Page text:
Saturday, July 16, 2011

German Chocolate: Leysieffer Elderflower Dark Chocolate (Holunderblüten Schokolade)

100g bar
Ingredients: Sugar, cocoa mass, cocoa butter, soy lecithin, elderflower extract

Leysieffer is one of those brands I mentioned in this post that has its own shops, and I saw a few of them in various cities. Unbeknownst to me, the place where I finally bought several bars, an off-the-tourist-path, small city called Osnabrück, is also the place where Leysieffer began in 1909 (though they didn't begin working extensively with chocolate until 1936), and the production facility sits outside the city today. The history isn't all that interesting, mostly for the pretty positive reason that Leysieffer is still owned by the family that started the company; it just grew and developed. At this time there are 16 chocolate shops and six “bistros” as well as a lot of “partner shops” that I'm guessing sell Leysieffer products along with other brands.

What made Leysieffer so exciting to me is that it uses all sorts of interesting flavors and inclusions, like Darjeeling tea, poppyseed, and ground black pepper. Unfortunately only a few plain bars are verydark, so I compromised and bought several super-keen flavors in Leysieffer's 55% cacao dark chocolate base. I'll review them over the next few weeks with an eye toward how well their unusual flavorings work in chocolate.

Today's bar is Elderflower (Holunderblüten). You may or may not have tasted elderflower before, as it's not used much in the U.S., but it's not uncommon in parts of Europe, and on a walk in Germany I was able to smell a cluster of the tiny flowers on a nearby tree. (Note: Elderflowers come from the same plant as elderberries, which are also found in various food preparations. If you're looking for the flavor I'm discussing here, make sure you've found the flower!) How to describe it...well, I bought a bottle of “elderflower drink concentrate” from Ikea a while back, on a whim. That syrup also includes sugar and citric acid, but aside from the sweet-sour flavor of those two, the syrup has a lovely floral fragrance that isn't super-perfumy like rose but more light and refreshing, an easy match for candy.

On to the chocolate. It sure doesn't smell like anything aside from chocolate, but it tastes quite nice! For starters, Leysieffer's dark chocolate base is very mild, sweet but not too sweet, more waxy than chalky—not interesting on its own, but a good match for delicate flavors like elderflower. The elderflower is a great addition...I keep wanting to use words like nice, lovely, and delightful, which indicate a sweet, refreshing, light treat, nothing challenging or cloying.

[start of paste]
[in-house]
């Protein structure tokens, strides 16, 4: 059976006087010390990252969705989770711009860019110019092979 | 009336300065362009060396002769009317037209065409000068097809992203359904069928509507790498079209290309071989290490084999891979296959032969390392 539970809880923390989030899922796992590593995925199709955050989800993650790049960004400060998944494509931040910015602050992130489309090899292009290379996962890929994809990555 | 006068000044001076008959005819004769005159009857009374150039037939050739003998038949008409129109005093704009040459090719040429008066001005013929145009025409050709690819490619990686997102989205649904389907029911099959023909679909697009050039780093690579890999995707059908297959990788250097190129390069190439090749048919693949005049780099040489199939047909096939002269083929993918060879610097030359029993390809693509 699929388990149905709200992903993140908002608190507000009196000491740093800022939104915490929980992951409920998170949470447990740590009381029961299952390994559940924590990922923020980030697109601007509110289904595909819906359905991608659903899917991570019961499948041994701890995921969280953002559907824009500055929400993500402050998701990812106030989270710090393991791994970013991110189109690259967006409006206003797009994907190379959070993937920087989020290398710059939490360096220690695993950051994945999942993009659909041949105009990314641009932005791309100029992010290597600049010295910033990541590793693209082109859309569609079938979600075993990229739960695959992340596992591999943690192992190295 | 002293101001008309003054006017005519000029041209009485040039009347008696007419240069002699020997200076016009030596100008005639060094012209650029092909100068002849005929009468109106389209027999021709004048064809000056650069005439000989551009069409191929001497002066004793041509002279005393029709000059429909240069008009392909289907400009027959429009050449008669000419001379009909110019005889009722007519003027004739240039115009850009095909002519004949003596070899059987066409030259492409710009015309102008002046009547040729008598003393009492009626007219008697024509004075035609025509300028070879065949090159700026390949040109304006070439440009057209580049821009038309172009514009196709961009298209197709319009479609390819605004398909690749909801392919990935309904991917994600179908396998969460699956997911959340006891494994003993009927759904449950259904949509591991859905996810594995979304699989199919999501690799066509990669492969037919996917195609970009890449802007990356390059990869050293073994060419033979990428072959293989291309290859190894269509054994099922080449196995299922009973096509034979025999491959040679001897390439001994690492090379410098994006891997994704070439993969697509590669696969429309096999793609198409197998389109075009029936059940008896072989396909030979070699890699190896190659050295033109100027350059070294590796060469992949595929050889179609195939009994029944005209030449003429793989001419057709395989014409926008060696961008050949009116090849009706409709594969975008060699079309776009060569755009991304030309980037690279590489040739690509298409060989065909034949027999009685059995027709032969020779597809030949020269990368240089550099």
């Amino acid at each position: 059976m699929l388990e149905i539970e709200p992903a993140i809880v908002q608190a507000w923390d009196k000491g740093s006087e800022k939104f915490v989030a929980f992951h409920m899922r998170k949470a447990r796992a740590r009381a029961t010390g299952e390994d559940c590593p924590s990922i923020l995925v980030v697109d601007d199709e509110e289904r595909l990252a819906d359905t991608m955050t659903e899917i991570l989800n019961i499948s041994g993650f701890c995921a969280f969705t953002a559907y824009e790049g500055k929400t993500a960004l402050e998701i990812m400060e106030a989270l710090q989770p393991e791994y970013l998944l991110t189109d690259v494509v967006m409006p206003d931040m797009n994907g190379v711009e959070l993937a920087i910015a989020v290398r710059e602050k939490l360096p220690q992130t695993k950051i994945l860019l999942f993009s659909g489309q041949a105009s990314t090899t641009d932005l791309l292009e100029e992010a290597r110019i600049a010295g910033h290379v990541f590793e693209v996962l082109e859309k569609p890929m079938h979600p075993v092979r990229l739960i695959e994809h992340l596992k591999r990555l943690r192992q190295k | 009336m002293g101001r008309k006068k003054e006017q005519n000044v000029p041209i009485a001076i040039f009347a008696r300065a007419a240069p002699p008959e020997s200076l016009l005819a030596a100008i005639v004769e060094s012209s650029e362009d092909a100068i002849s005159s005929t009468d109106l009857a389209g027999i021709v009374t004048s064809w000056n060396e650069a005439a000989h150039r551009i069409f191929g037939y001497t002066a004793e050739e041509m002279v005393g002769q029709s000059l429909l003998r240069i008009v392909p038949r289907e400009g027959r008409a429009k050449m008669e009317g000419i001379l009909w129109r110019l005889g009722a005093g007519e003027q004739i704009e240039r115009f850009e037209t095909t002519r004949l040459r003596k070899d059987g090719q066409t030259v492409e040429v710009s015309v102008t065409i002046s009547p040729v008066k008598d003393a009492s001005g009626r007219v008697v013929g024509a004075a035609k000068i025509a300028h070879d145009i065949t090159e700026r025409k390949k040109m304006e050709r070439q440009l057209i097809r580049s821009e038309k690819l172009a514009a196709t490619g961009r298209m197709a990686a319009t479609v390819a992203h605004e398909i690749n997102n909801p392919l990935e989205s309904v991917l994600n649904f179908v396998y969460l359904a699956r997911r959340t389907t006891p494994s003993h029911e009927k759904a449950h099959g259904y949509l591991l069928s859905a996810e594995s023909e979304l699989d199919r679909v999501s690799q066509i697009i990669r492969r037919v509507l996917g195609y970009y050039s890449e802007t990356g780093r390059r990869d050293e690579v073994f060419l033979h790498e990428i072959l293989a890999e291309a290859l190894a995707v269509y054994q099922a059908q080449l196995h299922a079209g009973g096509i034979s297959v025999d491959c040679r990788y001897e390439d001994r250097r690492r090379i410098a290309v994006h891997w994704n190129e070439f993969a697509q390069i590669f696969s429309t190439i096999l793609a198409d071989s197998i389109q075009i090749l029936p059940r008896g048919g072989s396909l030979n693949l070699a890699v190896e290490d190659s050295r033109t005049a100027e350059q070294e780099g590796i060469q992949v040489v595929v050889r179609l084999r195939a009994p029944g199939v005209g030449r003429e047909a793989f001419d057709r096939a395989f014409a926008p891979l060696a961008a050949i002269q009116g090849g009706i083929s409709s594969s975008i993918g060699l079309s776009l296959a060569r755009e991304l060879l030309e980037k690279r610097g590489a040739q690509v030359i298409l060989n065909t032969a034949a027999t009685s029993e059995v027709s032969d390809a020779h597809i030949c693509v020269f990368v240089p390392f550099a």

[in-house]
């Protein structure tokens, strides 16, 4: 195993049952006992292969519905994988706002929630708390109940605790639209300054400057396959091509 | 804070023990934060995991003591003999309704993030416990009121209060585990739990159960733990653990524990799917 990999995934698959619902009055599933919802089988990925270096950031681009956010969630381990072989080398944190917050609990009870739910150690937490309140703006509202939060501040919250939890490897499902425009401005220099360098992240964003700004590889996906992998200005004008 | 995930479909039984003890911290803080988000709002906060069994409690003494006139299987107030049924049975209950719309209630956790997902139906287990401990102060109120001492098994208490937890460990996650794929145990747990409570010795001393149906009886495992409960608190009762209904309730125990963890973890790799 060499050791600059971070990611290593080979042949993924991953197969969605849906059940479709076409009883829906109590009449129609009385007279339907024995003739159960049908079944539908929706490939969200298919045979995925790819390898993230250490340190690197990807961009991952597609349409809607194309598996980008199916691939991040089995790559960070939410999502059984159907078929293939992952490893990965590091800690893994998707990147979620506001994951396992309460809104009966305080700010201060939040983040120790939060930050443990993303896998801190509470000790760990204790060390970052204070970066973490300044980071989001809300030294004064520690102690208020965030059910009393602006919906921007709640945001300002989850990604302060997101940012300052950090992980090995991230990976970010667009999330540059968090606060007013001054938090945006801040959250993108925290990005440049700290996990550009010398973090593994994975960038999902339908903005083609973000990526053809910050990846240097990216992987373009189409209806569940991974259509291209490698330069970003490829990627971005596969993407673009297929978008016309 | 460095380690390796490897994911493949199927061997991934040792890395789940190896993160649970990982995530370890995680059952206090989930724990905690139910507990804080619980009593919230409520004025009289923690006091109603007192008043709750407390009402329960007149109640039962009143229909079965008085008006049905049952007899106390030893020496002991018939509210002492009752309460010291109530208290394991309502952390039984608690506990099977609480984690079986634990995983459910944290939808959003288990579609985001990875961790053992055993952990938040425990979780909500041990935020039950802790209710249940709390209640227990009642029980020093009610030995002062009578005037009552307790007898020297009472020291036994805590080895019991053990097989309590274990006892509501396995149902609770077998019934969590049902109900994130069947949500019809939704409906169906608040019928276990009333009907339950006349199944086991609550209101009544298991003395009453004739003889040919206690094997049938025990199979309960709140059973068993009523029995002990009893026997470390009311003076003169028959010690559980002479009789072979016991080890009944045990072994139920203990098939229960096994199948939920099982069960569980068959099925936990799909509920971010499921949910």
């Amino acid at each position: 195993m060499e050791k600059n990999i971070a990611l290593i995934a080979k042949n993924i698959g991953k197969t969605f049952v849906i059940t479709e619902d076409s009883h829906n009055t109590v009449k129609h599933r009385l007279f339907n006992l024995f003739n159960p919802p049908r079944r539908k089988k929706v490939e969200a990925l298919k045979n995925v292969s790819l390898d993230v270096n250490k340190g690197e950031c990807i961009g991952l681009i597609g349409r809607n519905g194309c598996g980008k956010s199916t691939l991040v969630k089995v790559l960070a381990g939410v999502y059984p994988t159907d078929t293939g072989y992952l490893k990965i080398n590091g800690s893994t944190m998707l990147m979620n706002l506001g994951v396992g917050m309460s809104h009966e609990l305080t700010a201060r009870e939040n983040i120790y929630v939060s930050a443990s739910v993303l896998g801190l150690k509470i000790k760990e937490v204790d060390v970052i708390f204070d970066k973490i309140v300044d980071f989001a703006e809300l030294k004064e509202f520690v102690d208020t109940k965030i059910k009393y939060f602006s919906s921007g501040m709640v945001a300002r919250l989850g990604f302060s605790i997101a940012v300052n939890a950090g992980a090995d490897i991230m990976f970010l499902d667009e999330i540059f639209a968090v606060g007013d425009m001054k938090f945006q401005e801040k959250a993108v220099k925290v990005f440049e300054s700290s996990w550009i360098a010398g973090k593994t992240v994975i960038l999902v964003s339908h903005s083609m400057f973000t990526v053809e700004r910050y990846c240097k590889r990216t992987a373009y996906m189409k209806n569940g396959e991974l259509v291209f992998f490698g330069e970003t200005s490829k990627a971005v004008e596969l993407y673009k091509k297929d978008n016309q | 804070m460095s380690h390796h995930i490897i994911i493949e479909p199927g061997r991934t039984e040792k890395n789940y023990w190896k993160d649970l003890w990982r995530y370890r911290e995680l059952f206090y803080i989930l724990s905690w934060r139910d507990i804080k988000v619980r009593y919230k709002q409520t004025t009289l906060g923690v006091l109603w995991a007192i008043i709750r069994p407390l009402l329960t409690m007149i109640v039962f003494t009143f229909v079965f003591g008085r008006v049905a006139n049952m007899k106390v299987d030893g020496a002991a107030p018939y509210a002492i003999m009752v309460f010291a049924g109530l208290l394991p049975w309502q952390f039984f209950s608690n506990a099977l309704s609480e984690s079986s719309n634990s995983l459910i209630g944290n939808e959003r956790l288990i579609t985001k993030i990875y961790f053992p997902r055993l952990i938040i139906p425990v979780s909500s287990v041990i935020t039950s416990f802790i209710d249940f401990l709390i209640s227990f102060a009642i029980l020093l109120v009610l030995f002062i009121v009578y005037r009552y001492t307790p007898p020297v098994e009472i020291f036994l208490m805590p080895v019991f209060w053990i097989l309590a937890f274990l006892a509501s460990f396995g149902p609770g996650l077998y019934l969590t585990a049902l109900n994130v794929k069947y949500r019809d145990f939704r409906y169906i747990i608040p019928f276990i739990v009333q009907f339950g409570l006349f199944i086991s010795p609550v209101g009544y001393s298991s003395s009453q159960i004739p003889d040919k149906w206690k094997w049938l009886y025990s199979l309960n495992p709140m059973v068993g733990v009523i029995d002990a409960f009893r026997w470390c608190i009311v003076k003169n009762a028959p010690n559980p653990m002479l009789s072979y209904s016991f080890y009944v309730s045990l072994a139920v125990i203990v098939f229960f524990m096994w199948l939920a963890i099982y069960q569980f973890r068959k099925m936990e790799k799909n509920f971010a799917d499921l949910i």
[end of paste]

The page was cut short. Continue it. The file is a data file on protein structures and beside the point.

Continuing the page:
As in the syrup I own, the elderflower works well in something sweet, which makes the flavor more than just flowery. Can you imagine a sugar-free strawberry, peach, or cantaloupe? Sweetness helps luscious fragrance become fruity flavor, and I think it really contributes to what elderflower does when combined with chocolate.

Leysieffer's 55% dark chocolate conclusion: Mild, not overwhelming in any way; a good base for light flavorings.

Elderflower + chocolate conclusion: If used well—not too much, not too little, in the right base—elderflower is floral, light, and refreshing in chocolate.

3 comments:

  1. I've been thinking quite a bit about elderberries lately, and what I could do with them. Not elderflowers so much, as they wouldn't transport as well, and many have finished blooming around here. But perhaps when next year rolls around, I could look to incorporate some of the flowers with some chocolate. I like this pairing!

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  2. I'll admit I don't know much about elderberries, though I might have had them in some German cough drops. Have you decided what to do with them?

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  3. Ooh, I definitely wouldn't want to make cough drops. Unfortunately I missed the flowers, and haven't ended up picking any berries. I put that on hold in favor of picking copious amounts of wild blueberries! Much tastier and easier to know what to do with:)

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